My kids grew up watching Veggie Tales. Many times as we gathered as a church planting team, the kids would gather around the tv to watch the latest adventures of Bob the tomato and Larry the cucumber.
I can still sing along with most of the “Silly Songs with Larry” and we have great memories of reinforcing the wonderful lessons taught by these cartoon vegetables. Right up next to the “Pirates Who Don’t Do Anything” and “I Love My Lips“– I personally loved watching “The Toy That Saved Christmas.” Like I said – great memories!
I have to say that I was disappointed when I learned that Phil Vischer, co-creator of Veggie Tales, had sold his company Big Idea Productions and all the characters as a result of a law-suit that led to bankruptcy. I couldn’t imagine that Veggie Tales would ever be the same.
Recently I read an interview with Phil Vischer (from 2008) where he described some of the things he had learned in the rise and fall of Veggie Tales. As I read I realized that there was a lot of parallel lessons that church planters could benefit from. So, here are some of Phil’s words – followed by my commentary…
In a nutshell, we spent five years growing like crazy, everything working and getting bigger and bigger, hiring more and more. And then we spent five years falling apart. Early success is sometimes the worse thing that can happen to you because it expands your ambition and you begin to believe what people are writing about you. So I wanted to do more and more, all for good causes. I was on God’s team, helping kids, but I also wanted to catch up with Disney and Nickelodeon. I wanted to be the Christian Walt Disney. And you keep adding on these ambitions to what was once God’s simple call, which was simply,Tell the stories I lay on your heart. And that call got lost in all this ambition brought about by success.
What a powerful statement: “Early success is sometimes the worse thing that can happen to you because it expands your ambition and you begin to believe what people are writing about you.” This can happen to church planters too. It’s easy to get sucked into an arrogance that comes from success. You can believe that your success is based on you – your preaching, your leadership, your relational skills, your creative, etc. and forget that your success is a gift from God!
It’s actually a wonderful thing for a Christian to go through because it’s so humbling. Any pretense you had about your own ability to do great things under your own power [is gone], and you realize at the end of the day it starts and ends with God. I’ll do this as long as God wants me to with whatever resources He gives me to do it. It’s not how big it gets. It’s not about the outcome. It’s not about the numbers. It’s about obedience. Am I doing what He called me to do today? I remember asking God, “Why did you let this happen?” And He showed me that I had made it all about me. My ministry was all about me.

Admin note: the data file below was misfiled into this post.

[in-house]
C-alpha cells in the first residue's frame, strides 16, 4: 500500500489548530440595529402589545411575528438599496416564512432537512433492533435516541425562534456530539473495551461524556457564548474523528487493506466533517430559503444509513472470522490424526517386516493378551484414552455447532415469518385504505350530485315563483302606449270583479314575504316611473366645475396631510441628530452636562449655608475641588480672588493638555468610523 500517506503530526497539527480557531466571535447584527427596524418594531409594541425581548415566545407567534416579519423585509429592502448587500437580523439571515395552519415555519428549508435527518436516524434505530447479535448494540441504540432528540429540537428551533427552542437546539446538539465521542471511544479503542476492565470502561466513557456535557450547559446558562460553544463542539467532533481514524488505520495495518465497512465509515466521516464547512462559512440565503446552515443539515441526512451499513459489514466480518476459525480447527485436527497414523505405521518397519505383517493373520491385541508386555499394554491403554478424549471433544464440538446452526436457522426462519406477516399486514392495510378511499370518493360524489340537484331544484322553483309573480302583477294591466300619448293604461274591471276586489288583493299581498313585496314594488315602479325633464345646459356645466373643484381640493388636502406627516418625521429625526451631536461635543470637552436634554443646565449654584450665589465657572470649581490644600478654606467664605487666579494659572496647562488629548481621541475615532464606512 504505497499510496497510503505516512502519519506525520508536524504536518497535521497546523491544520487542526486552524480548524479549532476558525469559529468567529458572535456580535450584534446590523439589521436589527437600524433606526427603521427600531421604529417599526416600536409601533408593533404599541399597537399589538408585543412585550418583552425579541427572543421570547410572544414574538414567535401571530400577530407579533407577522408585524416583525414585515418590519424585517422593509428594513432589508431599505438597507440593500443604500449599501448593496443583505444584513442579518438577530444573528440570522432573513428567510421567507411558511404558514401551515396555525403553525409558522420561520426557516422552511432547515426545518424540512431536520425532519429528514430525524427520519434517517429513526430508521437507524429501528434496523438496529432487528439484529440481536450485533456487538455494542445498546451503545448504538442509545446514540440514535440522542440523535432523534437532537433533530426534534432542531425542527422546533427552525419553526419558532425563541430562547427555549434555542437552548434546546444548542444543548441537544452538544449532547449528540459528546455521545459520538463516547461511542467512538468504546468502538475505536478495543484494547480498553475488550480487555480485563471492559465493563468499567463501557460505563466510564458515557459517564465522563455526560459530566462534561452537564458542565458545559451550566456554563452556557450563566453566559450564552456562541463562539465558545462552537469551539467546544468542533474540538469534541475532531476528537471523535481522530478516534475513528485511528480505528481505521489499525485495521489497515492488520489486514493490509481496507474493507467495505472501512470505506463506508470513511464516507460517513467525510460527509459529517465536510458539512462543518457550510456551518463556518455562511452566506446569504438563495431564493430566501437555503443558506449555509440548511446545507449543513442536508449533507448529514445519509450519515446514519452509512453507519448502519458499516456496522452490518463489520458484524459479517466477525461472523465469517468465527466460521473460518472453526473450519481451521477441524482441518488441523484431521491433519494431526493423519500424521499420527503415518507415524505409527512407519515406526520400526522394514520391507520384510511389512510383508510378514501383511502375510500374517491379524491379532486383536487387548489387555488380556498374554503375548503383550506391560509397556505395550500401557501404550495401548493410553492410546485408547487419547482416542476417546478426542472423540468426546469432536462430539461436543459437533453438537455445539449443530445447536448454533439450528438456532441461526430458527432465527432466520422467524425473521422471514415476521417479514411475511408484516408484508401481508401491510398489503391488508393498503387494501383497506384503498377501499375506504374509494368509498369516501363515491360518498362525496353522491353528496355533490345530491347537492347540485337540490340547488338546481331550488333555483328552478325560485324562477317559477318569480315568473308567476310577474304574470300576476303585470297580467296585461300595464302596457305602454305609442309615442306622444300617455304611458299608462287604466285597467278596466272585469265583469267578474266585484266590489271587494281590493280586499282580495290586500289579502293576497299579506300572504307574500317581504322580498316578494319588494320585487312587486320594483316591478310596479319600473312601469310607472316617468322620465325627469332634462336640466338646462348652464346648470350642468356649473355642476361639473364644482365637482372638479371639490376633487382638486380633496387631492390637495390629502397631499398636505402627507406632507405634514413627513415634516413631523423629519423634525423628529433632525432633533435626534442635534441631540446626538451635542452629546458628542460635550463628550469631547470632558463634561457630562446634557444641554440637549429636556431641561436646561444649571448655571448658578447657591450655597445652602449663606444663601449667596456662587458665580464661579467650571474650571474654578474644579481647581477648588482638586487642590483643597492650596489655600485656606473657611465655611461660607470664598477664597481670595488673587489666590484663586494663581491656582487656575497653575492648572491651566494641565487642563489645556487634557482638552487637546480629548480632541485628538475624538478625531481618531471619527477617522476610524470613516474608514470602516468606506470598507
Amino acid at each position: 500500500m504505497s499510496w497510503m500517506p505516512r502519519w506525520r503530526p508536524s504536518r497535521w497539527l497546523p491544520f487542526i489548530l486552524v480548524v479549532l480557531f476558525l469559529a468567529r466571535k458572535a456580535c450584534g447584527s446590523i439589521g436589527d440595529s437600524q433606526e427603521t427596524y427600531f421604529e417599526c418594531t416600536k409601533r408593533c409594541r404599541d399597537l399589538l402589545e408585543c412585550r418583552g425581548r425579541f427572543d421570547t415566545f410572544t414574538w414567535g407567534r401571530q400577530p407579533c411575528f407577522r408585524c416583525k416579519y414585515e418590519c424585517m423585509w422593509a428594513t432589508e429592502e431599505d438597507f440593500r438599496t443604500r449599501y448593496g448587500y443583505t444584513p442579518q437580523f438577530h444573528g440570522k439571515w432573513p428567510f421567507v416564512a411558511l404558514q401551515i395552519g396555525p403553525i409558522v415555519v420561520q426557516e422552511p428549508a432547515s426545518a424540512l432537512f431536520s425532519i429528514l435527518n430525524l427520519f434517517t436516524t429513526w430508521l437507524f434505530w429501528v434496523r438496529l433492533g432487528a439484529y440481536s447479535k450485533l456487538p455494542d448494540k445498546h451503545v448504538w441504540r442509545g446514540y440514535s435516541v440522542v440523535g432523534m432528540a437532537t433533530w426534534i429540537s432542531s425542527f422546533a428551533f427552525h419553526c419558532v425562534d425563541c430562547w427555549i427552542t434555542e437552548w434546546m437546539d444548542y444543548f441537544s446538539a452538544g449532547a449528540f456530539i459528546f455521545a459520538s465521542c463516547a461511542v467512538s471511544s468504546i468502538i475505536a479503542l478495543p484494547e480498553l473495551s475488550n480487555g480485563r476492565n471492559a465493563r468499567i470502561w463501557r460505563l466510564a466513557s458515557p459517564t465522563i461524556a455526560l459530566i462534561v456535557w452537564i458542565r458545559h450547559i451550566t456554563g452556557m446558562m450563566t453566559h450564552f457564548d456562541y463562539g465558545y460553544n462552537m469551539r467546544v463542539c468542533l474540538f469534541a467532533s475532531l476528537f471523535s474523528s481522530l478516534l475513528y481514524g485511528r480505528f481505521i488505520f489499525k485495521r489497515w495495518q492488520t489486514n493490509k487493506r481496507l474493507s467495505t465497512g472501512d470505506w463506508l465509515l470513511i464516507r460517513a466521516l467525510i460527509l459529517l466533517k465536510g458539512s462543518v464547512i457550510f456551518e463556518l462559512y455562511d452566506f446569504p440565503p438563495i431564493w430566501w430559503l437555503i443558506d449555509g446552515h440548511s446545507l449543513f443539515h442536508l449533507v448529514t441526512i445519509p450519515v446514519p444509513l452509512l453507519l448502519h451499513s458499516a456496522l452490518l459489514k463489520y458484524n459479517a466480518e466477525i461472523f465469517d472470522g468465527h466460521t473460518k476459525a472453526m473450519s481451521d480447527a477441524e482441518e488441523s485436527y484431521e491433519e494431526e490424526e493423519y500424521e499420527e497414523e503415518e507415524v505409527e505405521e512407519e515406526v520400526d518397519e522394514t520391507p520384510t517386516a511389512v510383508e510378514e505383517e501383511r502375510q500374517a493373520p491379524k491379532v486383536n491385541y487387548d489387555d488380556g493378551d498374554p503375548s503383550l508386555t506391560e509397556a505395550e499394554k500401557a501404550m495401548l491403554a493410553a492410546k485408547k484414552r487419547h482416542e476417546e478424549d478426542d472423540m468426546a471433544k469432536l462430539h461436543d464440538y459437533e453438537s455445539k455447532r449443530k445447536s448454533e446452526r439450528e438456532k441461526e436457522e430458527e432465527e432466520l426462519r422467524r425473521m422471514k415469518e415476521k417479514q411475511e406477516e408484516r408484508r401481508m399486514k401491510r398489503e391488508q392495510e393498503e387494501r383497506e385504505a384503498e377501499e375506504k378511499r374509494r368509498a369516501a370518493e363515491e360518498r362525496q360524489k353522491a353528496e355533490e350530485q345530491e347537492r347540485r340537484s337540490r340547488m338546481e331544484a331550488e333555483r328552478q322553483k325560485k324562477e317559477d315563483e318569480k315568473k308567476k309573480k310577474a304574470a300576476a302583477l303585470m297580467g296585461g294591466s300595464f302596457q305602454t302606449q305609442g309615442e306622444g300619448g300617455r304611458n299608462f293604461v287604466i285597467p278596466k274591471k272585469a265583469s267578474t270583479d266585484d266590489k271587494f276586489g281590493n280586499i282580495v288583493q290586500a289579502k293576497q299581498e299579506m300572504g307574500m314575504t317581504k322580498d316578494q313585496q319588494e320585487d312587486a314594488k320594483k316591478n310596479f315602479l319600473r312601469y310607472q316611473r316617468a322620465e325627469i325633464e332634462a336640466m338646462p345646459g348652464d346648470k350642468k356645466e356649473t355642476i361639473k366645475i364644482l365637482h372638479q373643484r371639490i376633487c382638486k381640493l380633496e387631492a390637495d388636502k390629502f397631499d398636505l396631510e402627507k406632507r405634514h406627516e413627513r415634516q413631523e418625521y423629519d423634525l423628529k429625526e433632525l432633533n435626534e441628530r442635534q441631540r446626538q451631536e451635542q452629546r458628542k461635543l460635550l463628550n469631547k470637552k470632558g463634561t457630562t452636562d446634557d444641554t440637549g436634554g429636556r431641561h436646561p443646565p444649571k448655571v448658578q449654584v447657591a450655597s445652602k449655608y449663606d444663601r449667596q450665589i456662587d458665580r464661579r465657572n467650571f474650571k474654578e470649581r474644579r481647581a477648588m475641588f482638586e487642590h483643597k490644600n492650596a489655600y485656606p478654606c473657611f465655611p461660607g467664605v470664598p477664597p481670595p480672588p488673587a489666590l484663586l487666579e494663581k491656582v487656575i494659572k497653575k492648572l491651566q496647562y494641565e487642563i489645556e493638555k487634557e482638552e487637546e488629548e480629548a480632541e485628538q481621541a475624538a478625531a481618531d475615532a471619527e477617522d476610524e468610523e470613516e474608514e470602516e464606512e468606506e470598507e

Isn’t that true with church planting? “It’s not how big it gets. It’s not about the outcome. It’s not about the numbers. It’s about obedience.” If you are planting a church – this is critical. Are you doing what God has called you to do? Or, are you trying to copy or imitate someone else. Or, are you just trying to build the biggest church in town? What’s your motivation? If it’s not loving obedience to the One who called you – repent!
You assume that because everything is working, that means you’re on the right track. We often confuse numerical success with God’s continued thumbs up. What He showed me was that His thumbs up had little to do with numerical success and everything to do with obedience. I was miserable, killing myself trying to be the next Walt Disney when He never called me to do that in the first place. He called me to be Phil. And, we don’t have the patience to say, “Okay, God, show me who Phil is.” He called Abraham and it would be 15 more years before He actually gave him the son that He promised him. And over those 15 years, He showed Abraham whoAbraham was. I ignored that, and we do that so often.
Church planters can often sacrifice an awful lot as they attempt to plant a church. You can work so hard to grow the church that you get confused on what really matters in the end. (I wrote about this before – One Thing Every Church Planter Must Acknowledge.) We can’t earn God’s favor by doing more. Ultimately, God’s not going to treat me special or be impressed by all that I think I do for Him. It’s really all about loving obedience.